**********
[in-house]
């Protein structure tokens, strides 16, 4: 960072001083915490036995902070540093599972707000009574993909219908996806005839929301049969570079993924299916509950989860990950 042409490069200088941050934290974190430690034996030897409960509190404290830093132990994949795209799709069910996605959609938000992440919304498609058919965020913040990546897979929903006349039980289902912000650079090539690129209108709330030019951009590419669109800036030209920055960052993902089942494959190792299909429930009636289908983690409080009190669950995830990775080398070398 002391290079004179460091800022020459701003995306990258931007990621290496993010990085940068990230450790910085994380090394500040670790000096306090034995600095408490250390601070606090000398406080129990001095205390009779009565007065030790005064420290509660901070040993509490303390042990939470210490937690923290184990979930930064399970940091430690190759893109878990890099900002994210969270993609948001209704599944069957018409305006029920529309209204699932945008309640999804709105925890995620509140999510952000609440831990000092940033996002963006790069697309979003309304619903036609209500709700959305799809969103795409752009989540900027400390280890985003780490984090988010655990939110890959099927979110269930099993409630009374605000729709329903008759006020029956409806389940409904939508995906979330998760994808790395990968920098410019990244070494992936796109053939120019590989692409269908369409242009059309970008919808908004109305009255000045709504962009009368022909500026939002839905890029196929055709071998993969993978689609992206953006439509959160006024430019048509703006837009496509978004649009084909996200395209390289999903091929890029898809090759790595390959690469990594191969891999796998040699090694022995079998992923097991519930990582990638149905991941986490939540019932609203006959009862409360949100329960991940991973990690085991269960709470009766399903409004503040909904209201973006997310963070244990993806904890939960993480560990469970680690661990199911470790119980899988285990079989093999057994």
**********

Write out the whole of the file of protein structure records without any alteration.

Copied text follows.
[in-house]
């Protein structure tokens, strides 16, 4: 960072001083915490036995902070540093599972707000009574993909219908996806005839929301049969570079993924299916509950989860990950 042409490069200088941050934290974190430690034996030897409960509190404290830093132990994949795209799709069910996605959609938000992440919304498609058919965020913040990546897979929903006349039980289902912000650079090539690129209108709330030019951009590419669109800036030209920055960052993902089942494959190792299909429930009636289908983690409080009190669950995830990775080398070398 002391290079004179460091800022020459701003995306990258931007990621290496993010990085940068990230450790910085994380090394500040670790000096306090034995600095408490250390601070606090000398406080129990001095205390009779009565007065030790005064420290509660901070040993509490303390042990939470210490937690923290184990979930930064399970940091430690190759893109878990890099900002994210969270993609948001209704599944069957018409305006029920529309209204699932945008309640999804709105925890995620509140999510952000609440831990000092940033996002963006790069697309979003309304619903036609209500709700959305799809969103795409752009989540900027400390280890985003780490984090988010655990939110890959099927979110269930099993409630009374605000729709329903008759006020029956409806389940409904939508995906979330998760994808790395990968920098410019990244070494992936796109053939120019590989692409269908369409242009059309970008919808908004109305009255000045709504962009009368022909500026939002839905890029196929055709071998993969993978689609992206953006439509959160006024430019048509703006837009496509978004649009084909996200395209390289999903091929890029898809090759790595390959690469990594191969891999796998040699090694022995079998992923097991519930990582990638149905991941986490939540019932609203006959009862409360949100329960991940991973990690085991269960709470009766399903409004503040909904209201973006997310963070244990993806904890939960993480560990469970680690661990199911470790119980899988285990079989093999057994």